Information

Letter of Rights - accessibility delivery working group minutes: April 2021

Minutes from the meeting of the group on 29 April 2021.


Attendees and apologies

Attendees:

  • Scottish Government – Access to Justice Team
  • Scottish Government - Youth Justice and Children’s Hearings Team
  • Scottish Appropriate Adult Network
  • Autism Network Scotland
  • DeafScotland
  • Children and Young People’s Centre for Justice
  • Scottish Commission for Learning Disability
  • People First Scotland
  • Epilepsy Scotland
  • Scottish Child Law Centre
  • SOLD (Supporting Offenders with Learning Difficulties) Network
  • Royal College of Speech and Language Therapists

Items and actions

Welcome, terms of reference for the Accessibility Delivery Group and overview of the Letter of Rights for Scotland Working Group structure

The Chair welcomed members to the group, provided an overview of the Letter of Rights Working Group structure and the members confirmed that there were no issues with the terms of reference for the group.

Discussion on how the current versions of the Letter of Rights work in practice

The group supported the introduction of a children and young people’s version of the Letter of Rights and the vital importance of close engagement with the relevant user groups during development was highlighted. This could aid all versions of the Letter as it would provide children and young people with only the information that was relevant to them while removing information that is not relevant to adults from other versions of the Letter.

The group also supported the exploration of providing the information contained in the Letter in as many different formats as possible, such as a paper document and video/audio versions with subtitles, BSL and audio descriptions.

Several group members suggested that the information around access to appropriate adults should be at the start of the document and that key information such as the right to access sanitary products and the fact that it is mandatory for a solicitor to attend in the case of vulnerable individuals was missing.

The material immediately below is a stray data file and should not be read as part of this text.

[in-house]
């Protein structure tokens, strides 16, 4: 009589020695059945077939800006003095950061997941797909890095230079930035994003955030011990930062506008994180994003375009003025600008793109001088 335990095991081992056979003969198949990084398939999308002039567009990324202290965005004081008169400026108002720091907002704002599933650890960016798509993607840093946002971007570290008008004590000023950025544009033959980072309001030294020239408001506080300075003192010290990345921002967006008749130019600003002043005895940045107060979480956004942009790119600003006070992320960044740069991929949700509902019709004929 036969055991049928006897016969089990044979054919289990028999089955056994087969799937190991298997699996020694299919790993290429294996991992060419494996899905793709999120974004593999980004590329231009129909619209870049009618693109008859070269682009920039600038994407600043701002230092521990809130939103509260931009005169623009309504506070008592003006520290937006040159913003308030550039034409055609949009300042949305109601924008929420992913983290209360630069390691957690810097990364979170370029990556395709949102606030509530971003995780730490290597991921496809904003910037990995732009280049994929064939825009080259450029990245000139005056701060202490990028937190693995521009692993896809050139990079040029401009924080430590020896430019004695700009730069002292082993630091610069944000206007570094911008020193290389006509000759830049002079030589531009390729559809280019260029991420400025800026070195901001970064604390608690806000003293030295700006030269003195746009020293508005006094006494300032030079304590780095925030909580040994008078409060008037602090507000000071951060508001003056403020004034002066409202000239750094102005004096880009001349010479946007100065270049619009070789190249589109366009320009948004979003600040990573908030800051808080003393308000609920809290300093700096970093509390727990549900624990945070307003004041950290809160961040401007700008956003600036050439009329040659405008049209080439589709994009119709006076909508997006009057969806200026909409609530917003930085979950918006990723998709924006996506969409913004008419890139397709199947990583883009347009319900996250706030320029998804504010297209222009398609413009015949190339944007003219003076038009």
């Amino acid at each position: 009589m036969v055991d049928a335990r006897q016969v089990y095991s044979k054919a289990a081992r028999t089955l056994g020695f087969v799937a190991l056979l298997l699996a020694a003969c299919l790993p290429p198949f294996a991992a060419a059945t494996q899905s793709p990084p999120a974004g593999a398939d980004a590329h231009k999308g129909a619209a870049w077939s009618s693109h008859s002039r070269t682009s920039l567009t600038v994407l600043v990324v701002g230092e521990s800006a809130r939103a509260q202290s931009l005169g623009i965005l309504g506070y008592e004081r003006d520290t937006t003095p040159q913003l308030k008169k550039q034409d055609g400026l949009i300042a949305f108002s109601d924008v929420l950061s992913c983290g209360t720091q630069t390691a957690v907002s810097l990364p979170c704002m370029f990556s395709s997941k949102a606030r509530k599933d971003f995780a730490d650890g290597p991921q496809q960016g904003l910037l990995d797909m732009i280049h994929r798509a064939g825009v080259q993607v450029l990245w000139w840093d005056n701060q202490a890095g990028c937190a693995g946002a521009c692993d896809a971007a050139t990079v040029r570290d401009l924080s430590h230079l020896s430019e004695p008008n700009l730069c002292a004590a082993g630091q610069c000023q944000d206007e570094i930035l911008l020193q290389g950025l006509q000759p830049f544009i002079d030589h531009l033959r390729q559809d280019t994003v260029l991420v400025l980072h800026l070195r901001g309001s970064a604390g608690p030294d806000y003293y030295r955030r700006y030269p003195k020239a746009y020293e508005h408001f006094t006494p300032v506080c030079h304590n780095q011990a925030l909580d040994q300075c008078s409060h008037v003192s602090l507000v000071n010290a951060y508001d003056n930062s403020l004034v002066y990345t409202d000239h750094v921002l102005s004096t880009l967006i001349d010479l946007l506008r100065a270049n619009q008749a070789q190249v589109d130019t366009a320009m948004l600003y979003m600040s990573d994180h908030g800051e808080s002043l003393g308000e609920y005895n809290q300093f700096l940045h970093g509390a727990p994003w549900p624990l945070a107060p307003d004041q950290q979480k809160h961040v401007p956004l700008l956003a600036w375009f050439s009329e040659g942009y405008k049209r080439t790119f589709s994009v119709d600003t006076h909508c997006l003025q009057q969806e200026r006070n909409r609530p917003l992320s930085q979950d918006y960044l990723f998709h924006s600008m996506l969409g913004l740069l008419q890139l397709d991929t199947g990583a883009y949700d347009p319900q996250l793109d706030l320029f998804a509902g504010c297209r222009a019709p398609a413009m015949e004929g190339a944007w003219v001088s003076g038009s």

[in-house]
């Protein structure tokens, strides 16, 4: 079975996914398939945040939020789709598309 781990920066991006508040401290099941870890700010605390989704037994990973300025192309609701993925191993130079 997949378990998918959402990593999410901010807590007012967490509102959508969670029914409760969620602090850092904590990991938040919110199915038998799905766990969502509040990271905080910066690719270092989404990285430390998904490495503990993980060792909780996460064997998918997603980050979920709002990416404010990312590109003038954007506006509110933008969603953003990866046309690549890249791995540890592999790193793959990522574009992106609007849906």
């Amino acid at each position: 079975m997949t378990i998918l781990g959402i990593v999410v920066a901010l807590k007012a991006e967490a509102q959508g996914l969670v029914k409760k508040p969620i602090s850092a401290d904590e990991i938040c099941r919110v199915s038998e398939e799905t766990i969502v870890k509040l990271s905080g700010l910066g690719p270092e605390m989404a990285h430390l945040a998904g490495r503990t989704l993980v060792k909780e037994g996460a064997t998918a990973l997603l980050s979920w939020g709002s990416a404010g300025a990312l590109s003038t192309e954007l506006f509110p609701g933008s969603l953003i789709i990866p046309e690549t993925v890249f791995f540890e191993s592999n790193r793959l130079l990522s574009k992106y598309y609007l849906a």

There was some discussion on whether the standard version of the Letter of Rights should be scrapped and all individuals in custody should instead be provided with an easy read Letter or children and young people’s letter as appropriate and on improvements that can be made to the easy read version of the Letter.

It was highlighted that the current easy read version of the Letter does not follow the standards of the easy read format and, anecdotally, that the easy read version of the Letter is so unclear that a number of appropriate adults struggle to understand the Letter themselves.   

Issues were raised around the length and format of the easy read Letter and that clear pictures should be used as a number of individuals will look to the picture to provide them with the relevant information rather than reading the text. The content of the Letter should be reviewed and it should be considered whether key information could be prioritised for inclusion to reduce the overall length of the document.

It was highlighted that any new easy read version will not be a ‘magic bullet’ and that as there will still be individuals that will be unable to understand their rights, focus should be placed on ensuring there is 1 to 1 support through the appropriate adult scheme and that individuals who are provided with the easy read version of the Letter should also be provided with access to an appropriate adult as standard. 

There was some discussion on making the versions of the Letter more readily available as awareness of the content of the Letter beforehand would aid understanding while in the difficult and stressful situation of being in police custody.

The idea of producing an app was then discussed. This would be communication inclusive and could provide infographics on what to expect while in the police station, aiding those that are unable to retain information by providing prompts at the appropriate time. However, issues around access to mobile phones while in custody would have to be considered.

Finally, group members raised the importance of consulting with wider stakeholders and user groups on the production of any future Letters.  It is important that enough time is given to allow for thorough user testing when considering the timeline of the overall reform project and consideration should be given to providing appropriate remuneration to user groups that engage with this project.

Next steps

The Chair sought agreement for high level meeting minutes to be published on an external SG web page and summarised the next steps for the group, including the importance of stakeholder engagement and user testing for any revised versions of the Letter of Rights.

AOB

No other business was raised.

Action points

  • SG to consider a project plan and timeline that can be circulated to group members for comment
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